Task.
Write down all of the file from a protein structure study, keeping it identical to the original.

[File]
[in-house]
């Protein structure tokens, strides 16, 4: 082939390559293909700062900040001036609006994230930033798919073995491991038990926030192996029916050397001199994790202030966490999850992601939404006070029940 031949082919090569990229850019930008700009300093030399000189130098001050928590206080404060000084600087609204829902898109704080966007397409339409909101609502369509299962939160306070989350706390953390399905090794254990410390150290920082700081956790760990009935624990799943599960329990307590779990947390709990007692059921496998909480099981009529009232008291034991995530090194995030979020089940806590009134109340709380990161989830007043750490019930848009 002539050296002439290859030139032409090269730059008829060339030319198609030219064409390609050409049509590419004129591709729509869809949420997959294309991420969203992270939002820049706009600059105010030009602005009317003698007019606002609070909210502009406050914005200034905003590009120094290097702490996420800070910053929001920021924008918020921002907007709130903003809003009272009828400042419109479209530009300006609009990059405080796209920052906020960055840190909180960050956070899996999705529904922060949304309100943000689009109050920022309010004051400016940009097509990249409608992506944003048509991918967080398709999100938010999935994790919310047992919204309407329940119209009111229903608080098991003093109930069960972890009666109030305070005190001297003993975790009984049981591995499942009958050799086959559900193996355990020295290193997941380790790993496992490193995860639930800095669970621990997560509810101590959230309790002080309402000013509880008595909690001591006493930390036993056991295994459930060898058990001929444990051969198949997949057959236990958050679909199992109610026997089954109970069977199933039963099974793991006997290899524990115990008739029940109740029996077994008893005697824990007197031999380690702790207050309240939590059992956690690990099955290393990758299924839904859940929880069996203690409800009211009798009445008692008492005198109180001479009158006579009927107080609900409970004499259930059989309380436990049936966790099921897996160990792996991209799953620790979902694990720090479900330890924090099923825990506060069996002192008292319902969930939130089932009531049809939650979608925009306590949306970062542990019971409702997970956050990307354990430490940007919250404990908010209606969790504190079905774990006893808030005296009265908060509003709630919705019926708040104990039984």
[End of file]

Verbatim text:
[in-house]
């Protein structure tokens, strides 16, 4: 082939390559293909700062900040001036609006994230930033798919073995491991038990926030192996029916050397001199994790202030966490999850992601939404006070029940 031949082919090569990229850019930008700009300093030399000189130098001050928590206080404060000084600087609204829902898109704080966007397409339409909101609502369509299962939160306070989350706390953390399905090794254990410390150290920082700081956790760990009935624990799943599960329990307590779990947390709990007692059921496998909480099981009529009232008291034991995530090194995030979020089940806590009134109340709380990161989830007043750490019930848009 002539050296002439290859030139032409090269730059008829060339030319198609030219064409390609050409049509590419004129591709729509869809949420997959294309991420969203992270939002820049706009600059105010030009602005009317003698007019606002609070909210502009406050914005200034905003590009120094290097702490996420800070910053929001920021924008918020921002907007709130903003809003009272009828400042419109479209530009300006609009990059405080796209920052906020960055840190909180960050956070899996999705529904922060949304309100943000689009109050920022309010004051400016940009097509990249409608992506944003048509991918967080398709999100938010999935994790919310047992919204309407329940119209009111229903608080098991003093109930069960972890009666109030305070005190001297003993975790009984049981591995499942009958050799086959559900193996355990020295290193997941380790790993496992490193995860639930800095669970621990997560509810101590959230309790002080309402000013509880008595909690001591006493930390036993056991295994459930060898058990001929444990051969198949997949057959236990958050679909199992109610026997089954109970069977199933039963099974793991006997290899524990115990008739029940109740029996077994008893005697824990007197031999380690702790207050309240939590059992956690690990099955290393990758299924839904859940929880069996203690409800009211009798009445008692008492005198109180001479009158006579009927107080609900409970004499259930059989309380436990049936966790099921897996160990792996991209799953620790979902694990720090479900330890924090099923825990506060069996002192008292319902969930939130089932009531049809939650979608925009306590949306970062542990019971409702997970956050990307354990430490940007919250404990908010209606969790504190079905774990006893808030005296009265908060509003709630919705019926708040104990039984």